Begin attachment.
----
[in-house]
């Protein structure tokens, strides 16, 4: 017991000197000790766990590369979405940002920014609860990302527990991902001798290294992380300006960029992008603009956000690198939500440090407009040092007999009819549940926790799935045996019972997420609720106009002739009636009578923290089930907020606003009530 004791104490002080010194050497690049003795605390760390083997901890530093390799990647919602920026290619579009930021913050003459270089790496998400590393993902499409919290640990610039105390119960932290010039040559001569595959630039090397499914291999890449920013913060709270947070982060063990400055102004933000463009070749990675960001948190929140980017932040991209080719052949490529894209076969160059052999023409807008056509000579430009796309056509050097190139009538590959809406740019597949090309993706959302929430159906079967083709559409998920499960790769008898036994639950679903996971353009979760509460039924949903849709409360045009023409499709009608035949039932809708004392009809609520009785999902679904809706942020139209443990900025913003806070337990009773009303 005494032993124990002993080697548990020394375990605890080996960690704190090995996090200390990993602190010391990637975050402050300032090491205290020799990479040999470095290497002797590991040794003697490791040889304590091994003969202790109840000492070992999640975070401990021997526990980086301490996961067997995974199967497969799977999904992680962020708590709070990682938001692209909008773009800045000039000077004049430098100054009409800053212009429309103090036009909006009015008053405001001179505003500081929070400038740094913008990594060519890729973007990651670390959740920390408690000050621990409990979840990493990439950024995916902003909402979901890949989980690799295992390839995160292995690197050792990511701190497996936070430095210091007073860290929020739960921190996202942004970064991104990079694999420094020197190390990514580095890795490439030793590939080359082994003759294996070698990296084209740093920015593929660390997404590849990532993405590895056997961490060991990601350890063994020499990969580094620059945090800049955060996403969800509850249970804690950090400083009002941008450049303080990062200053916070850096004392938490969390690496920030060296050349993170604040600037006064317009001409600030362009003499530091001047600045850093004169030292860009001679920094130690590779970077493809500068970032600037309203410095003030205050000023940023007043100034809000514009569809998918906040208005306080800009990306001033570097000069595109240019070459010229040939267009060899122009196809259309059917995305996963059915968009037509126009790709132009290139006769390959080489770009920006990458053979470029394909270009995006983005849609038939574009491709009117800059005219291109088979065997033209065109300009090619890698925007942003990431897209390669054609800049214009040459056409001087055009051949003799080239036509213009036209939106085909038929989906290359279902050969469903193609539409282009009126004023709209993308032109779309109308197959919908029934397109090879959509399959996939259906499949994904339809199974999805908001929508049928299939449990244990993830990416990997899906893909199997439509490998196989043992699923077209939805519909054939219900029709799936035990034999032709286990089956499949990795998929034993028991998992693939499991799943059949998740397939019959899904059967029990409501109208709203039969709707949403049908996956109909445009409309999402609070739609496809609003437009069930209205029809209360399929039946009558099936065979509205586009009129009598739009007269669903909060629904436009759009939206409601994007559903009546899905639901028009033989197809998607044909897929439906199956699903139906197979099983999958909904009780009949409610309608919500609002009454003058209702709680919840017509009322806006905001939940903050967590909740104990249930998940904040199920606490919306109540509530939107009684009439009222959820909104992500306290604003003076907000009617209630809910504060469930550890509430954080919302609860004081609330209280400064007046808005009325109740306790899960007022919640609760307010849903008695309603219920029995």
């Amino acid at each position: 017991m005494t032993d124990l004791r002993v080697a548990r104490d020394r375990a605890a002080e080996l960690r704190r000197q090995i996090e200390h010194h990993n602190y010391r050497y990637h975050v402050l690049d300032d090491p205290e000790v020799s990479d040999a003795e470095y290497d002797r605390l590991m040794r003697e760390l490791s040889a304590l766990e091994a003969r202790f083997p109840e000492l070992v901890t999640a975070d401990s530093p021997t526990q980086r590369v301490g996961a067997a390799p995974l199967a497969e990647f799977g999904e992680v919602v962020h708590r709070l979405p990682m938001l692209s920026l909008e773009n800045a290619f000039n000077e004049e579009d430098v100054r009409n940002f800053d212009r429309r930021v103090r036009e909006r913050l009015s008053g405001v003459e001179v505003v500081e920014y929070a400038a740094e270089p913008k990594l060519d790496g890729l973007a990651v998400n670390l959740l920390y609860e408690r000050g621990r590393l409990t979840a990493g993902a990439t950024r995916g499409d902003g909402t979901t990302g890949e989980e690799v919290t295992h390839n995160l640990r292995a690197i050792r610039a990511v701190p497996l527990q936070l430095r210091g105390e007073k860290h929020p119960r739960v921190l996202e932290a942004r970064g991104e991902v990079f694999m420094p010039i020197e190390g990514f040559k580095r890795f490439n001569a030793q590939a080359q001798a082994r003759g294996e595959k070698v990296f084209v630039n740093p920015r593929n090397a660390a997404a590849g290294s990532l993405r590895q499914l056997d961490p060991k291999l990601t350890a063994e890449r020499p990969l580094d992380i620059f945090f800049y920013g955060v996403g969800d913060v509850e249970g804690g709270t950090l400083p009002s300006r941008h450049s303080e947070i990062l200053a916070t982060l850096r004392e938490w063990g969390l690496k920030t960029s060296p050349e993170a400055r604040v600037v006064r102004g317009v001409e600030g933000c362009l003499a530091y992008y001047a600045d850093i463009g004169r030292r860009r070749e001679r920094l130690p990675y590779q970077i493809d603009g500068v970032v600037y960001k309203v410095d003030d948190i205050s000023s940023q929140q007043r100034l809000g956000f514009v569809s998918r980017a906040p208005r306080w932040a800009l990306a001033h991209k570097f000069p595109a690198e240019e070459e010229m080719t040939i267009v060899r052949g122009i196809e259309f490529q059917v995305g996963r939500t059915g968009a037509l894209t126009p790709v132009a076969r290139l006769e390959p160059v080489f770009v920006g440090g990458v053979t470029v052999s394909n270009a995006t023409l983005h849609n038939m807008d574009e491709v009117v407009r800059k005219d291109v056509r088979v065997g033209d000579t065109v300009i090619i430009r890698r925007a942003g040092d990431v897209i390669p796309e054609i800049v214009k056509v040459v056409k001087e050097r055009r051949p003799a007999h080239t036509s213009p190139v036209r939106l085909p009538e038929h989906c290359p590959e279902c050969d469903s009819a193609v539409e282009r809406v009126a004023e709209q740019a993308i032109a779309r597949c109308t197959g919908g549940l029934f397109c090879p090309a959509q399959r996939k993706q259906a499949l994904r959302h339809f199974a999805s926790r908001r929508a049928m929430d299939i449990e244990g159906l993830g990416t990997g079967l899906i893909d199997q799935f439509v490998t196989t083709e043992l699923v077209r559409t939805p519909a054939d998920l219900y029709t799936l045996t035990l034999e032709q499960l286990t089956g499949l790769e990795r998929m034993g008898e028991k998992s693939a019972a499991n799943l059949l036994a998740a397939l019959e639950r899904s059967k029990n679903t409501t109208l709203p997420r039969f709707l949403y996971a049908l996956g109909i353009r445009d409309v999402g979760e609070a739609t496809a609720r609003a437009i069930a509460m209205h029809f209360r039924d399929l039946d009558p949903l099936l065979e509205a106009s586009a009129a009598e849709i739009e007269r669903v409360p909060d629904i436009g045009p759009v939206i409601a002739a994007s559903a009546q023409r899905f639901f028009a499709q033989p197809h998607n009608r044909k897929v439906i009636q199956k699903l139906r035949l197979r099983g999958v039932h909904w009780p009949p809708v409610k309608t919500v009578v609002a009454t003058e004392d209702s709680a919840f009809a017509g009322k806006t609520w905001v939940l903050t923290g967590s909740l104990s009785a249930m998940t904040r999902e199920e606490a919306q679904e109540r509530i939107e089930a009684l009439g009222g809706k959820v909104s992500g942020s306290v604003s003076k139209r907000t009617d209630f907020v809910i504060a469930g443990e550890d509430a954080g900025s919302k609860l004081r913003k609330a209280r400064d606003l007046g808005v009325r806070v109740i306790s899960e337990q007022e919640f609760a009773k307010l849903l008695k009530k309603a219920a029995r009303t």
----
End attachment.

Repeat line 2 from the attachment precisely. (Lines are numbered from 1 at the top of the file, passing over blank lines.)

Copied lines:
């Protein structure tokens, strides 16, 4: 017991000197000790766990590369979405940002920014609860990302527990991902001798290294992380300006960029992008603009956000690198939500440090407009040092007999009819549940926790799935045996019972997420609720106009002739009636009578923290089930907020606003009530 004791104490002080010194050497690049003795605390760390083997901890530093390799990647919602920026290619579009930021913050003459270089790496998400590393993902499409919290640990610039105390119960932290010039040559001569595959630039090397499914291999890449920013913060709270947070982060063990400055102004933000463009070749990675960001948190929140980017932040991209080719052949490529894209076969160059052999023409807008056509000579430009796309056509050097190139009538590959809406740019597949090309993706959302929430159906079967083709559409998920499960790769008898036994639950679903996971353009979760509460039924949903849709409360045009023409499709009608035949039932809708004392009809609520009785999902679904809706942020139209443990900025913003806070337990009773009303 005494032993124990002993080697548990020394375990605890080996960690704190090995996090200390990993602190010391990637975050402050300032090491205290020799990479040999470095290497002797590991040794003697490791040889304590091994003969202790109840000492070992999640975070401990021997526990980086301490996961067997995974199967497969799977999904992680962020708590709070990682938001692209909008773009800045000039000077004049430098100054009409800053212009429309103090036009909006009015008053405001001179505003500081929070400038740094913008990594060519890729973007990651670390959740920390408690000050621990409990979840990493990439950024995916902003909402979901890949989980690799295992390839995160292995690197050792990511701190497996936070430095210091007073860290929020739960921190996202942004970064991104990079694999420094020197190390990514580095890795490439030793590939080359082994003759294996070698990296084209740093920015593929660390997404590849990532993405590895056997961490060991990601350890063994020499990969580094620059945090800049955060996403969800509850249970804690950090400083009002941008450049303080990062200053916070850096004392938490969390690496920030060296050349993170604040600037006064317009001409600030362009003499530091001047600045850093004169030292860009001679920094130690590779970077493809500068970032600037309203410095003030205050000023940023007043100034809000514009569809998918906040208005306080800009990306001033570097000069595109240019070459010229040939267009060899122009196809259309059917995305996963059915968009037509126009790709132009290139006769390959080489770009920006990458053979470029394909270009995006983005849609038939574009491709009117800059005219291109088979065997033209065109300009090619890698925007942003990431897209390669054609800049214009040459056409001087055009051949003799080239036509213009036209939106085909038929989906290359279902050969469903193609539409282009009126004023709209993308032109779309109308197959919908029934397109090879959509399959996939259906499949994904339809199974999805908001929508049928299939449990244990993830990416990997899906893909199997439509490998196989043992699923077209939805519909054939219900029709799936035990034999032709286990089956499949990795998929034993028991998992693939499991799943059949998740397939019959899904059967029990409501109208709203039969709707949403049908996956109909445009409309999402609070739609496809609003437009069930209205029809209360399929039946009558099936065979509205586009009129009598739009007269669903909060629904436009759009939206409601994007559903009546899905639901028009033989197809998607044909897929439906199956699903139906197979099983999958909904009780009949409610309608919500609002009454003058209702709680919840017509009322806006905001939940903050967590909740104990249930998940904040199920606490919306109540509530939107009684009439009222959820909104992500306290604003003076907000009617209630809910504060469930550890509430954080919302609860004081609330209280400064007046808005009325109740306790899960007022919640609760307010849903008695309603219920029995």